Thoughts on Amazon Express One and its impact in Data Infrastructure
Exploring the Impact of Amazon Express One on Data Infrastructure Evolution
AWS S3 Express One Zone sparks some delight in the data infrastructure. In case you missed it, please read the AWS announcement here.
Amazon S3 Express One Zone is a high-performance, single-availability Zone storage class purpose-built to deliver consistent single-digit millisecond data access for your most frequently accessed data and latency-sensitive applications. S3 Express One Zone can improve data access speeds by 10x and reduce request costs by 50% compared to S3 Standard and scales to process millions of requests per minute. While you have always been able to choose a specific AWS Region to store your S3 data, with S3 Express One Zone, you can select a specific AWS Availability Zone within an AWS Region to store your data. You need to co-locate your storage with your compute resources in the same Availability Zone to optimize further performance, which helps lower compute costs and run workloads faster.
Revisiting The Current State of Data Infrastructure
Let’s revisit the current state of the data infrastructure before discussing the S3 Express. There are two critical properties of data warehouse access patterns.
Data freshness matters a lot—the more recent the data, the more frequently it is accessed.
Human in-the-loop, application integration, or machine-driven intelligence can be essential for many near-real-time applications, but subsecond latency is not always necessary. Minute-level latency is often sufficient.
S3 intelligent tiered storage provides a fine balance between the cost and the duration of the data retention. However, the real-time insight on accessing the recent data remains a big challenge. Several tools are trying to solve this problem, as highlighted in the current state of the Data Architecture.
The combination of stream processing + OLAP storage like Pinot.
The caching layer from the BI tools with in-memory databases is on the BI tools side. DuckDB is the recent attempt to build in-process OLAP engines.
The LakeHouse tools, such as Apache Hudi, support incremental querying to reduce the latency.
There are many tooling and architectural patterns to make the recent data more accessible to make business decisions and application integrations.
The balance among Data Freshness, Resource Cost & Query Performance
There is always a Google Paper to discuss the industry's new paradigm shifts. Google published Napa: Powering Scalable Data Warehousing with Robust Query Performance at Google. The paper discusses trade-offs among data freshness, resource cost, and query performance.
In the current state of the data infrastructure, we use a combination of multiple specialized data storage and processing engines to achieve this balance. The Total Cost of Ownership [TCO] and the operational burden are pretty high with the current state of the architecture. Many companies restrict themselves to batch processing with high latency to access the data to keep the design simple enough to manage. Presto tried with RaptorX. Previously, we even tried to query Kafka directly using Presto-Kafka Connector. It doesn’t fly. We tried ingesting all the events in Pinot/ Druid systems, but that comes with its operational cost.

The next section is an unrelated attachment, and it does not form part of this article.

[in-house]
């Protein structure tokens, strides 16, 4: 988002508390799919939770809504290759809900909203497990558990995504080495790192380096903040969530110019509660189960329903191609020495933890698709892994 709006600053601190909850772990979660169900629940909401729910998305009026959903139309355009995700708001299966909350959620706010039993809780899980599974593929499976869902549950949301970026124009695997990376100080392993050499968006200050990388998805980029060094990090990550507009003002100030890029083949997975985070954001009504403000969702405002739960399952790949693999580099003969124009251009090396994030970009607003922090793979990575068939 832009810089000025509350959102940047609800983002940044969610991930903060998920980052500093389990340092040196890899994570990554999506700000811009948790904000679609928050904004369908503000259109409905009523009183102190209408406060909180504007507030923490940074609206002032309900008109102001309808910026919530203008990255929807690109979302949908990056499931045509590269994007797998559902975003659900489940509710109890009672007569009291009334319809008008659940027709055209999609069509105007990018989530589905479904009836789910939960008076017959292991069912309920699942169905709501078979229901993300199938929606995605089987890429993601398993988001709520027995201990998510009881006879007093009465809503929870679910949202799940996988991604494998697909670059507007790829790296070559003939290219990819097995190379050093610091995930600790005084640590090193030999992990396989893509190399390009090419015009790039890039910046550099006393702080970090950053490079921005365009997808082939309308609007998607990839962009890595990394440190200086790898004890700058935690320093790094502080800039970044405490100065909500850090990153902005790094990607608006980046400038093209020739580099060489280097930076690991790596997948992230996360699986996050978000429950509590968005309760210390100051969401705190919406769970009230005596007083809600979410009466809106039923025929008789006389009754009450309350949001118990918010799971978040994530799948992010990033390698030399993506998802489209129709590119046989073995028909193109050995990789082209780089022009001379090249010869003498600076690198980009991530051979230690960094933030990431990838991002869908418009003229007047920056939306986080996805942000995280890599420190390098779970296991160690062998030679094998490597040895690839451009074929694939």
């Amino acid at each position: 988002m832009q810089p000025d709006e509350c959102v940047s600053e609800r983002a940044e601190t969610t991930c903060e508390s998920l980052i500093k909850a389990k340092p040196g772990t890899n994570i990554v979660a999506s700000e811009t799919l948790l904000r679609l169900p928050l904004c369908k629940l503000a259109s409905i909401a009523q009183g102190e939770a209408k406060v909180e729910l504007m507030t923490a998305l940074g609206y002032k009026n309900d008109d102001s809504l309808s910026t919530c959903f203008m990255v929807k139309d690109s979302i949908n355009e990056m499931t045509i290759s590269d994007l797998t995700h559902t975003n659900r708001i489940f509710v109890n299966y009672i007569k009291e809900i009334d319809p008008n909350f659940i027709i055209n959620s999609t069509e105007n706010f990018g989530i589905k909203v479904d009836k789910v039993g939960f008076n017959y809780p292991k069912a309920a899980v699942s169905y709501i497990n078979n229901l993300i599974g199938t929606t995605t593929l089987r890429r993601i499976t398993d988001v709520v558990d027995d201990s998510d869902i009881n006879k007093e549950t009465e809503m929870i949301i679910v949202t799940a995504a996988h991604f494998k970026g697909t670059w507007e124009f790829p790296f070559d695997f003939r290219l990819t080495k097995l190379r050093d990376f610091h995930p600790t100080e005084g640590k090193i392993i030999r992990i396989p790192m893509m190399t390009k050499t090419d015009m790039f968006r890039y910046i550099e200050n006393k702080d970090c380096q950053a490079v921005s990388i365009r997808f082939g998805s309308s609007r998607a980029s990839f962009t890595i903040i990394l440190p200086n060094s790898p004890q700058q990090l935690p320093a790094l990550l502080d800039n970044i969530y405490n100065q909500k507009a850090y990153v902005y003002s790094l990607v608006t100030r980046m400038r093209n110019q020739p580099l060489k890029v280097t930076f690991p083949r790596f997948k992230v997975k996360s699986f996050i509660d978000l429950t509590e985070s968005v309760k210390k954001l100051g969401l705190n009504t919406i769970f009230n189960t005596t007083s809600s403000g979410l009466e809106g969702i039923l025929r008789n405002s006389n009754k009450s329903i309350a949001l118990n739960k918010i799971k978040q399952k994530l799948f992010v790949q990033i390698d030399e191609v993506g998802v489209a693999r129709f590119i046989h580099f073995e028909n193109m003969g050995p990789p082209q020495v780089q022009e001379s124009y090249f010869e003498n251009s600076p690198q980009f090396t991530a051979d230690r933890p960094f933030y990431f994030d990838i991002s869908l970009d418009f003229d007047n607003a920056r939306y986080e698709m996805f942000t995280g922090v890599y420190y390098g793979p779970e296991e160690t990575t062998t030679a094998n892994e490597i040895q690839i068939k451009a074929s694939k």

A potential architectural impact with S3 Express
There is hope and disappointment with the S3 Express. Here are a few interesting reads.
I don’t think S3 Express can be a write-through cache system. AWS File Cache tried to play that role. Here is what I think S3 Express can potentially change the current state of the architecture.
S3 Express will open up the serverless data architecture, separating storage and computing from the mainstream data processing industry at all levels. We will see emerging patterns like
Stream ingestion directly into S3 Express [WarpStream already does it]
Replicate S3 Express to S3 Standard for fault tolerance
Stream Processing on top of S3 Express.
Stream processing is an important aspect I believe S3 Express will greatly disrupt. Flink-like systems bring Data to the Query, whereas OLAP engines like Pinot bring Query to Data. I’m in favor of Pinot-like systems that bring Query to Data.
As you can see in the diagram, S3 Express significantly reduces TCO, though it is 8X more expensive than the S3 Standard Storage.
I believe 8X the cost of S3 Express than S3 Standard is more tolerable than operating multiple distributed & stateful systems to achieve the same data processing capabilities.
What is Next?
Software is an abstract layer on top of the storage, computation, and networking devices. Any disruption in the underlying infrastructure will significantly change the value proposition of the software layer. I believe S3 Express is one such change, and I don’t doubt the other major cloud services will follow.
In short, We will see the LakeHouse systems implementing Napa-like architecture to let the users choose the trade-off among data Freshness, Resource Cost, and Query Performance.
The question all boils down to efficient data storage formats with high compression that support faster data access. The next level of data infrastructure software will focus on these two aspects rather than building stateful systems like Kafka. It will amplify the innovations on LakeHouse formats like Apache Hudi, Iceberg & Delta. I like Pinot Data Indexing techniques, which can play a major role in introducing S3 express, especially in the serving & BI layer.